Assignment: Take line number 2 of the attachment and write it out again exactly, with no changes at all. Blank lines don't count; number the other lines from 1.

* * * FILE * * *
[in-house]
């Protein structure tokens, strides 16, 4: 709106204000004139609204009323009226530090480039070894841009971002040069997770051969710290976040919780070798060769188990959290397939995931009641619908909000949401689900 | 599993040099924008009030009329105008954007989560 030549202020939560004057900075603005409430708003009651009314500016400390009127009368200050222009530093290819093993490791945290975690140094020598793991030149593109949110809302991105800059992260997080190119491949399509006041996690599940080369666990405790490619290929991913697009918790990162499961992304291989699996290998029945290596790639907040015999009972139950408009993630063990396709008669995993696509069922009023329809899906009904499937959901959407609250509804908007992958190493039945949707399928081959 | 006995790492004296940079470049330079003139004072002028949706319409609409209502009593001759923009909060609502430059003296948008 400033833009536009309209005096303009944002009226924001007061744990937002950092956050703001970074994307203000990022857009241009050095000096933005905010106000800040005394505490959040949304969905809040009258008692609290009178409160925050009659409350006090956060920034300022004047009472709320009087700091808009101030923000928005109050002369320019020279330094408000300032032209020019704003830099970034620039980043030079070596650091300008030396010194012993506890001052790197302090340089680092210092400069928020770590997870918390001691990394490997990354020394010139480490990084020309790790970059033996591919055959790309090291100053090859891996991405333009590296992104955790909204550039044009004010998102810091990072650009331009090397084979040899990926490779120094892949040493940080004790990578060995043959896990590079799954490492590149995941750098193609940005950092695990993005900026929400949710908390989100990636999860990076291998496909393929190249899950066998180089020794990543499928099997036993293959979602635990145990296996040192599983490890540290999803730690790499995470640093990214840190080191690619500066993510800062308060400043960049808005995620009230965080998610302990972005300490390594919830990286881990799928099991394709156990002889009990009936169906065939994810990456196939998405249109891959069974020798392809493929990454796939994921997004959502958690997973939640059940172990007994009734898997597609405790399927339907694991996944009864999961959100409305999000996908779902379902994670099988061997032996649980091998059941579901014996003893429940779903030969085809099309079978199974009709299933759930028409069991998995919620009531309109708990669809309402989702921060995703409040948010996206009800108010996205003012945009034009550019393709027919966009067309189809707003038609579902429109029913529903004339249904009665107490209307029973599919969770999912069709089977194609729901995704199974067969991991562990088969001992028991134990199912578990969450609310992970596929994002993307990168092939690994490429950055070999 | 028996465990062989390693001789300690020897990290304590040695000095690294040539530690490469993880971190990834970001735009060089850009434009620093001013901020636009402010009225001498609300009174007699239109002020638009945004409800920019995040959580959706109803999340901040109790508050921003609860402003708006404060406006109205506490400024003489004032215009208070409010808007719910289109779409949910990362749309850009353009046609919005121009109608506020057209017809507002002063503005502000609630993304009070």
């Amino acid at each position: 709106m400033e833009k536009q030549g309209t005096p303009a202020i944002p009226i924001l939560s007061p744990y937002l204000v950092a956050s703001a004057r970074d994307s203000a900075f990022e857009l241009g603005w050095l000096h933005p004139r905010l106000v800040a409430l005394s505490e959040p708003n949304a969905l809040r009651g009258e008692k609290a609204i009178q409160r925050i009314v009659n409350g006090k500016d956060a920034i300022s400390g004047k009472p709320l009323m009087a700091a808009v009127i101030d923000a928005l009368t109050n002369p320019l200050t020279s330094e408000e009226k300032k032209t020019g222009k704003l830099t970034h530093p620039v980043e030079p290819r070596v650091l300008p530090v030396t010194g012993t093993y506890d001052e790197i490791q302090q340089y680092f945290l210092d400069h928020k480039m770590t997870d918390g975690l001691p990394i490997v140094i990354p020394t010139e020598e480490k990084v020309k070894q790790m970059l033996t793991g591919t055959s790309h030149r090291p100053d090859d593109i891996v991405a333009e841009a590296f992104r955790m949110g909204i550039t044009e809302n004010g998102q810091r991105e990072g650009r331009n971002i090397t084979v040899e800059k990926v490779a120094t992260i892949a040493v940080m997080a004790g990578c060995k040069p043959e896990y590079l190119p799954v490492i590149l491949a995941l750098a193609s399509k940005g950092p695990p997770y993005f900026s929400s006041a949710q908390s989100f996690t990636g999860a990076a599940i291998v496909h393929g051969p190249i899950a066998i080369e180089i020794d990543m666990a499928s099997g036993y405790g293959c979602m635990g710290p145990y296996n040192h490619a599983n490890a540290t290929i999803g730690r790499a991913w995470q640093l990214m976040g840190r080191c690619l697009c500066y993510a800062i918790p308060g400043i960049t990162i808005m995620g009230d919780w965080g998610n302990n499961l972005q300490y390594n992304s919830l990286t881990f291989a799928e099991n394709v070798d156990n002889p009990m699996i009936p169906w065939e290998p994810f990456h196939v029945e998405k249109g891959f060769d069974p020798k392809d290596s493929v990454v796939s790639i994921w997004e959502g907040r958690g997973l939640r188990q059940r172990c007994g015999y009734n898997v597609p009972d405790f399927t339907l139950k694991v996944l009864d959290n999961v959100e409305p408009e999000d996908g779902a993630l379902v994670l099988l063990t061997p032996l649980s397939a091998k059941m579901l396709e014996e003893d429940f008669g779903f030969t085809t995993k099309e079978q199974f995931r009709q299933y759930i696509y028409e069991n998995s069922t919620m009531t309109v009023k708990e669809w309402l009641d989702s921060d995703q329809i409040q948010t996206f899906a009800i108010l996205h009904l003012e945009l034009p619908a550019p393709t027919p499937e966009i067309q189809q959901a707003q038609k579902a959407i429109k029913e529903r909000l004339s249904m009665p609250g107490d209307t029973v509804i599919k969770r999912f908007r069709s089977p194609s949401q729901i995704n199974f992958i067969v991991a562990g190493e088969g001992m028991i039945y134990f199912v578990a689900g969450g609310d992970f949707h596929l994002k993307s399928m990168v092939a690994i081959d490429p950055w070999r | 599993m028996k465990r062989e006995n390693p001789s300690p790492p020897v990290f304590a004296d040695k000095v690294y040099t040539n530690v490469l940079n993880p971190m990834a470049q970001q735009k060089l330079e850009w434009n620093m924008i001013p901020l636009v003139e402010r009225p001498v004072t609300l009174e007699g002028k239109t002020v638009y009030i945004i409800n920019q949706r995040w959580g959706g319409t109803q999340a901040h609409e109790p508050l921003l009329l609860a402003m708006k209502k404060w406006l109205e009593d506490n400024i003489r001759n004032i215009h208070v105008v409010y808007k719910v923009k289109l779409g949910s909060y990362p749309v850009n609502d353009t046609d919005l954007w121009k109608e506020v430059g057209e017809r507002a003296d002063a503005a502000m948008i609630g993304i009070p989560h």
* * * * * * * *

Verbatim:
């Protein structure tokens, strides 16, 4: 709106204000004139609204009323009226530090480039070894841009971002040069997770051969710290976040919780070798060769188990959290397939995931009641619908909000949401689900 | 599993040099924008009030009329105008954007989560 030549202020939560004057900075603005409430708003009651009314500016400390009127009368200050222009530093290819093993490791945290975690140094020598793991030149593109949110809302991105800059992260997080190119491949399509006041996690599940080369666990405790490619290929991913697009918790990162499961992304291989699996290998029945290596790639907040015999009972139950408009993630063990396709008669995993696509069922009023329809899906009904499937959901959407609250509804908007992958190493039945949707399928081959 | 006995790492004296940079470049330079003139004072002028949706319409609409209502009593001759923009909060609502430059003296948008 400033833009536009309209005096303009944002009226924001007061744990937002950092956050703001970074994307203000990022857009241009050095000096933005905010106000800040005394505490959040949304969905809040009258008692609290009178409160925050009659409350006090956060920034300022004047009472709320009087700091808009101030923000928005109050002369320019020279330094408000300032032209020019704003830099970034620039980043030079070596650091300008030396010194012993506890001052790197302090340089680092210092400069928020770590997870918390001691990394490997990354020394010139480490990084020309790790970059033996591919055959790309090291100053090859891996991405333009590296992104955790909204550039044009004010998102810091990072650009331009090397084979040899990926490779120094892949040493940080004790990578060995043959896990590079799954490492590149995941750098193609940005950092695990993005900026929400949710908390989100990636999860990076291998496909393929190249899950066998180089020794990543499928099997036993293959979602635990145990296996040192599983490890540290999803730690790499995470640093990214840190080191690619500066993510800062308060400043960049808005995620009230965080998610302990972005300490390594919830990286881990799928099991394709156990002889009990009936169906065939994810990456196939998405249109891959069974020798392809493929990454796939994921997004959502958690997973939640059940172990007994009734898997597609405790399927339907694991996944009864999961959100409305999000996908779902379902994670099988061997032996649980091998059941579901014996003893429940779903030969085809099309079978199974009709299933759930028409069991998995919620009531309109708990669809309402989702921060995703409040948010996206009800108010996205003012945009034009550019393709027919966009067309189809707003038609579902429109029913529903004339249904009665107490209307029973599919969770999912069709089977194609729901995704199974067969991991562990088969001992028991134990199912578990969450609310992970596929994002993307990168092939690994490429950055070999 | 028996465990062989390693001789300690020897990290304590040695000095690294040539530690490469993880971190990834970001735009060089850009434009620093001013901020636009402010009225001498609300009174007699239109002020638009945004409800920019995040959580959706109803999340901040109790508050921003609860402003708006404060406006109205506490400024003489004032215009208070409010808007719910289109779409949910990362749309850009353009046609919005121009109608506020057209017809507002002063503005502000609630993304009070």